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Calvin and the Reward of Grace

One of the featured articles in the newest issue of the PR Theological Journal is penned by our newest professor, Brian Huizinga.

For one of the courses he took for his ThM at Calvin Theological Seminary he wrote a paper on “John Calvin and the Reward of Grace.” An edited and expanded version of that appears in the Spring PRTJ, and our readers will benefit greatly from the reading and study of it, whether you are a minister of the Word, a seminary student, or a serious student of Reformed theology.

We give you a few parts from the opening sections:

...One of the major issues in the Reformation involved the Roman Catholic Church’s contention that the good works of the believer are meritorious, serving as part of the basis for the sinner’s justification before God and his right to God’s promised rewards.

...In support of its doctrine of meritorious works, the Roman Catholic Church always appealed to the many biblical passages that speak of a reward for good works. Its theologians argued that the promise of a reward necessarily implies something that is earned. In the aforementioned decree on justification, the Council of Trent appealed to 2 Timothy 4:8 and argued that because the Lord is a just Judge, He will give to Paul the crown that Paul earned by his fighting and running in the strength of Christ Jesus. Roman Catholic theologians taught that God is obligated to give rewards, not only because He promised to do so but also because His people through the power of His grace in Jesus Christ produce good works that make them worthy of a reward.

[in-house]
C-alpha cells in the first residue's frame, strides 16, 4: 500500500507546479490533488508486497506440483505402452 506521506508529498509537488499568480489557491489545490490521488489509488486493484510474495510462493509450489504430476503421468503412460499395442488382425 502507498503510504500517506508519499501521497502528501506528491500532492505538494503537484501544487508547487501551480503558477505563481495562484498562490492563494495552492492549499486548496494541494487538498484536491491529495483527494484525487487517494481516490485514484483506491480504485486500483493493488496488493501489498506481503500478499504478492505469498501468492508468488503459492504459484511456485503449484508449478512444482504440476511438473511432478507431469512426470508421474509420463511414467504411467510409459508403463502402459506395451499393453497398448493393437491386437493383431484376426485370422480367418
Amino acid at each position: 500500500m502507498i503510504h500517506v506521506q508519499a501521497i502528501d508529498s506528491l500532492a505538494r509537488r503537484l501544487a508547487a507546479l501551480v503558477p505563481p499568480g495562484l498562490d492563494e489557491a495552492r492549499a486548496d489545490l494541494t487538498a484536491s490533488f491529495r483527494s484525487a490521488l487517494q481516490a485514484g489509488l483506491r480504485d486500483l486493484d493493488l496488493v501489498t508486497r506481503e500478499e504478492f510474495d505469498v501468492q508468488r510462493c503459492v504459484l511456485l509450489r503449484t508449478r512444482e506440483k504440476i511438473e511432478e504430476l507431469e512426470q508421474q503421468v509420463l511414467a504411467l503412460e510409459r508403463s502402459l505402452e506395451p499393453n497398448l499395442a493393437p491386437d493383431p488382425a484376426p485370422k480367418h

"Over against the Roman Catholic Church, the Protestant Reformers taught that the reward God promises is a reward of grace. In other words, God freely gives His people the promised reward, but not because they earned it by their efforts. Some of the most significant Reformed confessions arising out of the Reformation expressed the conviction that the reward is not of merit but of grace. Representative of these confessions is the Belgic Confession (1561), which teaches in Article 24, entitled “Of Man’s Sanctification and Good Works,” 'Therefore we do good works, but not to merit by them, (for what can they merit?) nay, we are beholden to God for the good works we do, and not He to us, since it is He that worketh in us both to will and to do of His good pleasure. Let us therefore attend to what is written: when ye shall have done all those things which are commanded you, say, we are unprofitable servants; we have done that which was our duty to do. In the meantime, we do not deny that God rewards our good works, but it is through His grace that He crowns His gifts.'

Behind the Reformed confessions, including the Belgic Confession, is the influence of John Calvin. Throughout the entire corpus of his theological writings, Calvin emphasized that the reward God promises is not a reward of merit but of grace. The purpose of this article is to present the main lines of Calvin’s understanding of the reward of grace, and in particular to uncover his explanation for why God promises His people that He will reward their good works. What effect does God intend the knowledge of this reward to have upon the lives of His sons and daughters in the covenant? Should believers look to the reward to find the motivation to obey God’s commandments? If there are degrees of glory in heaven, as Calvin taught, then does God intend the knowledge of that difference to inspire His people to obedience in the hope of obtaining greater glory? If God does not promise the reward in order to make His people eager to perform good works in the hope that they can earn blessings, then what practical purpose does the reward serve?

To discover the answer to these questions, follow the link to the Journal page and read the rest of Prof. Huizinga's profitable article.

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